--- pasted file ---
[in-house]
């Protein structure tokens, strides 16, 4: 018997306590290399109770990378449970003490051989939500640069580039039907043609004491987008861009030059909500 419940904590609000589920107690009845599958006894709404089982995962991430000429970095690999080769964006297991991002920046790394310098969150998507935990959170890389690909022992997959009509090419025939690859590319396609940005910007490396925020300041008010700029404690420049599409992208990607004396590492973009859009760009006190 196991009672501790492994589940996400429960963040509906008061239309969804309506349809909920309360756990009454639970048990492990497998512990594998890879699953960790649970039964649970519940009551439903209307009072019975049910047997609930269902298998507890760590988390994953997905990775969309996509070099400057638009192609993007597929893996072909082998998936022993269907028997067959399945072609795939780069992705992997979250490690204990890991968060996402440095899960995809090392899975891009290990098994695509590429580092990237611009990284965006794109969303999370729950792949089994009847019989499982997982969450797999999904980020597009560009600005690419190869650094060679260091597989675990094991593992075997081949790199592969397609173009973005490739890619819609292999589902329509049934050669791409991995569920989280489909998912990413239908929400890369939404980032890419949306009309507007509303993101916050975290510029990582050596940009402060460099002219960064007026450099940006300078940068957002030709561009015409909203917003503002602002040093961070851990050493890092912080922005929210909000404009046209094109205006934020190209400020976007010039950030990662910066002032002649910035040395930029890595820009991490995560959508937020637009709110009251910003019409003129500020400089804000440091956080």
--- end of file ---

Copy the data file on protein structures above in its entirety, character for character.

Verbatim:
[in-house]
């Protein structure tokens, strides 16, 4: 018997306590290399109770990378449970003490051989939500640069580039039907043609004491987008861009030059909500 419940904590609000589920107690009845599958006894709404089982995962991430000429970095690999080769964006297991991002920046790394310098969150998507935990959170890389690909022992997959009509090419025939690859590319396609940005910007490396925020300041008010700029404690420049599409992208990607004396590492973009859009760009006190 196991009672501790492994589940996400429960963040509906008061239309969804309506349809909920309360756990009454639970048990492990497998512990594998890879699953960790649970039964649970519940009551439903209307009072019975049910047997609930269902298998507890760590988390994953997905990775969309996509070099400057638009192609993007597929893996072909082998998936022993269907028997067959399945072609795939780069992705992997979250490690204990890991968060996402440095899960995809090392899975891009290990098994695509590429580092990237611009990284965006794109969303999370729950792949089994009847019989499982997982969450797999999904980020597009560009600005690419190869650094060679260091597989675990094991593992075997081949790199592969397609173009973005490739890619819609292999589902329509049934050669791409991995569920989280489909998912990413239908929400890369939404980032890419949306009309507007509303993101916050975290510029990582050596940009402060460099002219960064007026450099940006300078940068957002030709561009015409909203917003503002602002040093961070851990050493890092912080922005929210909000404009046209094109205006934020190209400020976007010039950030990662910066002032002649910035040395930029890595820009991490995560959508937020637009709110009251910003019409003129500020400089804000440091956080």